Rio Grande Turkey Hatching Eggs

The Rio Grande wild turkeys originate from Texas, Kansas and parts of Mexico. They are characterized by having tail feathers and are usually copper colored with tones of brown, and blue feathers.

Although they can grow to 4 feet long, they are usually slightly smaller than Eastern Wild Turkeys.

Take a little time to look at our Rio Grande Turkey Hatching Eggs, below:

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Rio Grande Turkey

A native to the states of Texas, Oklahoma, Kansas and northern Mexico the Rio Grande Turkey thrives especially in semi-arid areas. The bird received its name from the Rio Grande River which flows through the southern Great Plains and in the northeast of Mexico, the prime habitat of the bird. The bird was first identified as a subspecies in 1879 by George B Sennett. He described the Rio Grande Turkey as an intermediate of the eastern and the western subspecies.

The birds were quite abundant across its entire range but then started to rapidly decrease in numbers. Excessive, uncontrolled hunting and massive destruction of its habitat had caused this large scale depletion of its numbers. But after 1920 several schemes and programs were put in place to increase the number of these birds and since then its population has seen a slow but steady increase. Today the bird exists almost in all of its ancestral range.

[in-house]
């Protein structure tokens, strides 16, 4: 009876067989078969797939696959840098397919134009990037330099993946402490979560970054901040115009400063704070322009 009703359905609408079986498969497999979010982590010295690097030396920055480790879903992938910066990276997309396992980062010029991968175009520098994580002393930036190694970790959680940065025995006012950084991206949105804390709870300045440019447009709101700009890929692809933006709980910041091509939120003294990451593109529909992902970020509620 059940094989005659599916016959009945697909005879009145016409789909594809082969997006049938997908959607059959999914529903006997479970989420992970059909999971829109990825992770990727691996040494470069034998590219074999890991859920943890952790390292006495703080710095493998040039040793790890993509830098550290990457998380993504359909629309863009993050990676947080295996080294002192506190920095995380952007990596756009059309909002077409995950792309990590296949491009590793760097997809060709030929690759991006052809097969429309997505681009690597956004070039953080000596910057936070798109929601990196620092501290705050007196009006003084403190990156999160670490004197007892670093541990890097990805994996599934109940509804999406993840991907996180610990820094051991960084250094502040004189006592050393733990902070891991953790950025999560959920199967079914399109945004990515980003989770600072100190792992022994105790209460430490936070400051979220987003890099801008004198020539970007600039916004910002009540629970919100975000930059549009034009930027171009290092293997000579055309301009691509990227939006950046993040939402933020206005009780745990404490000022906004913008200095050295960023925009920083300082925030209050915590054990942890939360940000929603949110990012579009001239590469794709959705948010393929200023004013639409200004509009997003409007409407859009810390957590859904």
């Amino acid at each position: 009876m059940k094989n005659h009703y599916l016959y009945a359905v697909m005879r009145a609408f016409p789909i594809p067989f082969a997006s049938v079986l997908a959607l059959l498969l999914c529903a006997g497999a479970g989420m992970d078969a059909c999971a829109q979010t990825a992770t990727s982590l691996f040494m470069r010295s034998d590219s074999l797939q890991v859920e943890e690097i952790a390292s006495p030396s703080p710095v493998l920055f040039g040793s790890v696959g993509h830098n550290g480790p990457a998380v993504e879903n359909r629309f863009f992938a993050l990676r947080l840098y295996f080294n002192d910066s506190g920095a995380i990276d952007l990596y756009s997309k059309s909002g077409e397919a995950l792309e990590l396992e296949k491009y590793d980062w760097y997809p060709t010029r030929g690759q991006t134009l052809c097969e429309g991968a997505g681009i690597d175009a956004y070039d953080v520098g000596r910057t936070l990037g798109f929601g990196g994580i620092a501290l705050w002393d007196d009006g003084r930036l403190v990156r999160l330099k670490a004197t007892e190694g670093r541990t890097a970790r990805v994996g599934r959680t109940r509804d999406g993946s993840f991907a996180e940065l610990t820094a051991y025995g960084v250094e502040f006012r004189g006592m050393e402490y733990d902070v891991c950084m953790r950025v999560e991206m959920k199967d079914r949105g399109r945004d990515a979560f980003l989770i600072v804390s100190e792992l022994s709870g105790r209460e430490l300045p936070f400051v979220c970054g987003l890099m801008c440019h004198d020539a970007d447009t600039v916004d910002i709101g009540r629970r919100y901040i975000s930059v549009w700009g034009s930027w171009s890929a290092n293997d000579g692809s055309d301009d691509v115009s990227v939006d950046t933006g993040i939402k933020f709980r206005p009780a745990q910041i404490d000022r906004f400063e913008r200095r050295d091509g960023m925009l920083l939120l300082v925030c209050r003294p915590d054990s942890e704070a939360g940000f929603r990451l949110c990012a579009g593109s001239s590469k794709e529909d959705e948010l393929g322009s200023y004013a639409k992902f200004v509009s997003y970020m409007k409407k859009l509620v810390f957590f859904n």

The Rio Grande Turkey is slightly smaller than the Eastern Turkey. But a fully grown bird will still stand 4 ft tall, which makes it one of the larger birds. The body of the bird has the color of copper but looks slightly pale. It has tail feathers and rump covets that end in a yellow colored buff. The females of the species will have pinkish buff on its breast and flanks.

The birds have been heard to make over a score of different calls. Because of its size the turkey does not fly long distances but it can flap and glide often attaining high speeds of 50 miles per hour. They can glide in the air for a bout a mile at a stretch. These birds are swift runners as well and can run at speeds of 15-18 miles per hour.


Originally found in the states of Texas, Oklahoma, Kansas and northern Mexico, the bird ahs now expanded its range. Today the bird can be seen in OREGON, Nevada, Washington, Utah, Wyoming, California and South Dakota. These are the states where the bird has been introduced later.

The Rio Grande Turkey most prefers to stay in brushy areas that are close to rivers or streams. They may also be found in pine and scrub oak forests. Unlike other turkeys, the bird prefers to stay in open countryside than inside thick forests and can even survive at very high altitudes.

The bird can be nomadic in certain areas where they seem to change their habitat depending on the season. They will have separate ranges for summers and winters. They are not necessarily migratory birds and will not move long distances. The shift in the range is mainly because they need new source of food. They have been found to form huge flocks during winters. Sometimes these flocks will include over a hundred birds. For nesting they will travel more than 10 miles from its original winter range. Since their habitat is mostly barren without many trees they are often found to roost under the same tree.